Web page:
Interesting Facts about the Blow The Man Down (IV – Doerflinger)
Here is one of the most favorite shanties is the tops’l halyard shanty “Blow The Man Down(IV – Doerflinger)”. This version comes from William Doerflinger’s “Shantymen And Shantyboys” (1951). Doerflinger says that almost any simple song could be adapted to “Blow The Man Down”. Les Nickerson (Doerflinger’s shantyman), a Nova Scotian, uses verses from the ancient Anglo-Scottish ballad of “The Three Crowns”, or “The Twa Corbies”.
I would also like to thank Artur Pietrzykowski for the wonderful illustration that you can find at the beginning of the record.
The source of this sea shanty
The music: “Shantymen And Shantyboys” by William Main Doerflinger (1951).
The lyrics: “Shantymen And Shantyboys” by William Main Doerflinger (1951).
Mentioned in: “Shanties from the Seven Seas” by Stan Hugill (1st ed p 212).
The Record of the Blow The Man Down (IV – Doerflinger)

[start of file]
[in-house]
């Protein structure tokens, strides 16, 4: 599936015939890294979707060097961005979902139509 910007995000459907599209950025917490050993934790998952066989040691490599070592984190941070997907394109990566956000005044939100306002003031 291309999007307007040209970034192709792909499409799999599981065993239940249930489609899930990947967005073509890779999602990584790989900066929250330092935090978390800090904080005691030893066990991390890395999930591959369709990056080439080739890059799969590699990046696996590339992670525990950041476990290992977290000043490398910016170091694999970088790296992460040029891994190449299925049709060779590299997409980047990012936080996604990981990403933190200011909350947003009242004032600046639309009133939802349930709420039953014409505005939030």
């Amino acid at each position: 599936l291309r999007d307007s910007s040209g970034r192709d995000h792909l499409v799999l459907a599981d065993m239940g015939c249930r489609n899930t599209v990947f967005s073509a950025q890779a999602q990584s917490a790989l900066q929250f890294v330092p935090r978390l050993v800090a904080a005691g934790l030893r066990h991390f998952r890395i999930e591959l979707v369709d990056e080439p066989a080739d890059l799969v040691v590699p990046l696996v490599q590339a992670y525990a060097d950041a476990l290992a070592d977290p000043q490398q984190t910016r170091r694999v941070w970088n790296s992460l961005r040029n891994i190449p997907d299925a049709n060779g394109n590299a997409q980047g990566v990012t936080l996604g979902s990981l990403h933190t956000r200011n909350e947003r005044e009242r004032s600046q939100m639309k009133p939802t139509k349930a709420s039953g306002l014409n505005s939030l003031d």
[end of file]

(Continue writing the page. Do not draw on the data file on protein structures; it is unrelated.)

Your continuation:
You also can find this record on my YouTube channel here or directly listen below. Additionally, if you want to share your opinion about the record or share your opinion you can do it in my Facebook forum here, or leave a comment at the bottom of this blog article.
The musical notation
The full lyrics
Blow The Man Down (IV – Doerflinger)
There was there crows sat on a tree,
– WAY, hay, BLOW the man down!
And they was black as black could be.
– GIMME some time to BLOW the man down!
* 2 *
Says one old crow unto his mate,
“Where shall we go for somethin’ to eat?”
* 3 *
“There is an old horse on yonder hill,
And there we can go and eat our fill.
* 4 *
“There is an old horse on yonder mound.
We’ll light upon to his jaw-bone.”
* 5 *
Says one old crow unto the other,
“We’ll pick his eyes out one by one”.
Related to this sea shanty
Blow The Man Down (B2 – second method)